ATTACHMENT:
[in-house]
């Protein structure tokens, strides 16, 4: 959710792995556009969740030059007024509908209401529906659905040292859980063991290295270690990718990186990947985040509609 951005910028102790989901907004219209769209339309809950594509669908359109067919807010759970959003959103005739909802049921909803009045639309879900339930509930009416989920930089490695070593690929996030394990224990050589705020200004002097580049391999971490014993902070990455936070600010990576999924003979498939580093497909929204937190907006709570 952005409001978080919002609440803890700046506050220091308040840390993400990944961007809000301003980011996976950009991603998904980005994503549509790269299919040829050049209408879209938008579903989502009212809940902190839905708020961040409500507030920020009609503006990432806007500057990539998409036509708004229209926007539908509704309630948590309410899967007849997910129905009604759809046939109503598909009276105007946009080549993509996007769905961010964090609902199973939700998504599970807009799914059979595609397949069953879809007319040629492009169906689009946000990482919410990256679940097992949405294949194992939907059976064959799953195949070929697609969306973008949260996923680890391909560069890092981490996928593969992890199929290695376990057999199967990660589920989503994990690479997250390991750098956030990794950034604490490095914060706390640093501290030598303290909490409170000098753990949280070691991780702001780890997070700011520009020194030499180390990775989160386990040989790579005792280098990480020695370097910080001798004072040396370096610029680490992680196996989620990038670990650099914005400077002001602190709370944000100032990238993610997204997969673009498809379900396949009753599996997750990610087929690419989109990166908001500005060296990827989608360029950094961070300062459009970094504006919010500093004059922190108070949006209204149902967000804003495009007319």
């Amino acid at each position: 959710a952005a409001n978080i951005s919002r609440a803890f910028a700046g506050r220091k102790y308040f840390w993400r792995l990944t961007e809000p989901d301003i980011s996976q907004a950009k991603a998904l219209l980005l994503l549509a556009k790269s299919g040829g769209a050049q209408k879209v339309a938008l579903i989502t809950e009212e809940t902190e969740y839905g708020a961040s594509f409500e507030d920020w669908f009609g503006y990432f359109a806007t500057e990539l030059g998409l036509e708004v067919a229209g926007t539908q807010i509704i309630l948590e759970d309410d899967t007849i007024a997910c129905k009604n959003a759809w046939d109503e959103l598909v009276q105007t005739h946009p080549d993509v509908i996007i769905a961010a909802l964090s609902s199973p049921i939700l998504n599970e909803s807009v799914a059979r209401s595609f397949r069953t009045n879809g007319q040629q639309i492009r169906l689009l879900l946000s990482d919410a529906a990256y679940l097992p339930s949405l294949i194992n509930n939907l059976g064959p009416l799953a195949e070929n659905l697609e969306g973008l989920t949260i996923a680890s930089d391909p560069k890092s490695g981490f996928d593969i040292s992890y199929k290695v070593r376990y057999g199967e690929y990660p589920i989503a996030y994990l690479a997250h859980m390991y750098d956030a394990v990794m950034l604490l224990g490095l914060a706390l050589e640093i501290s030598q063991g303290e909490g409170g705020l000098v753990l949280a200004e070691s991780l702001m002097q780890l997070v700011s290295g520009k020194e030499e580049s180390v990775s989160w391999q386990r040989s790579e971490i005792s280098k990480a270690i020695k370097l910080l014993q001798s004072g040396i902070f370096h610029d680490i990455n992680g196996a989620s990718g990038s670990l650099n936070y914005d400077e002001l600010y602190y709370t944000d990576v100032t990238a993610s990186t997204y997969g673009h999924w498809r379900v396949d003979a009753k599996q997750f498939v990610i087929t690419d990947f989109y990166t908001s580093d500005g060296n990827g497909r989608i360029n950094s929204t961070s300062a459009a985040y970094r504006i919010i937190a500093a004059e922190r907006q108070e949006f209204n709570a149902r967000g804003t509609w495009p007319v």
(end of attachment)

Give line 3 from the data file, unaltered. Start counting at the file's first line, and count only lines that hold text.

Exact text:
């Amino acid at each position: 959710a952005a409001n978080i951005s919002r609440a803890f910028a700046g506050r220091k102790y308040f840390w993400r792995l990944t961007e809000p989901d301003i980011s996976q907004a950009k991603a998904l219209l980005l994503l549509a556009k790269s299919g040829g769209a050049q209408k879209v339309a938008l579903i989502t809950e009212e809940t902190e969740y839905g708020a961040s594509f409500e507030d920020w669908f009609g503006y990432f359109a806007t500057e990539l030059g998409l036509e708004v067919a229209g926007t539908q807010i509704i309630l948590e759970d309410d899967t007849i007024a997910c129905k009604n959003a759809w046939d109503e959103l598909v009276q105007t005739h946009p080549d993509v509908i996007i769905a961010a909802l964090s609902s199973p049921i939700l998504n599970e909803s807009v799914a059979r209401s595609f397949r069953t009045n879809g007319q040629q639309i492009r169906l689009l879900l946000s990482d919410a529906a990256y679940l097992p339930s949405l294949i194992n509930n939907l059976g064959p009416l799953a195949e070929n659905l697609e969306g973008l989920t949260i996923a680890s930089d391909p560069k890092s490695g981490f996928d593969i040292s992890y199929k290695v070593r376990y057999g199967e690929y990660p589920i989503a996030y994990l690479a997250h859980m390991y750098d956030a394990v990794m950034l604490l224990g490095l914060a706390l050589e640093i501290s030598q063991g303290e909490g409170g705020l000098v753990l949280a200004e070691s991780l702001m002097q780890l997070v700011s290295g520009k020194e030499e580049s180390v990775s989160w391999q386990r040989s790579e971490i005792s280098k990480a270690i020695k370097l910080l014993q001798s004072g040396i902070f370096h610029d680490i990455n992680g196996a989620s990718g990038s670990l650099n936070y914005d400077e002001l600010y602190y709370t944000d990576v100032t990238a993610s990186t997204y997969g673009h999924w498809r379900v396949d003979a009753k599996q997750f498939v990610i087929t690419d990947f989109y990166t908001s580093d500005g060296n990827g497909r989608i360029n950094s929204t961070s300062a459009a985040y970094r504006i919010i937190a500093a004059e922190r907006q108070e949006f209204n709570a149902r967000g804003t509609w495009p007319v």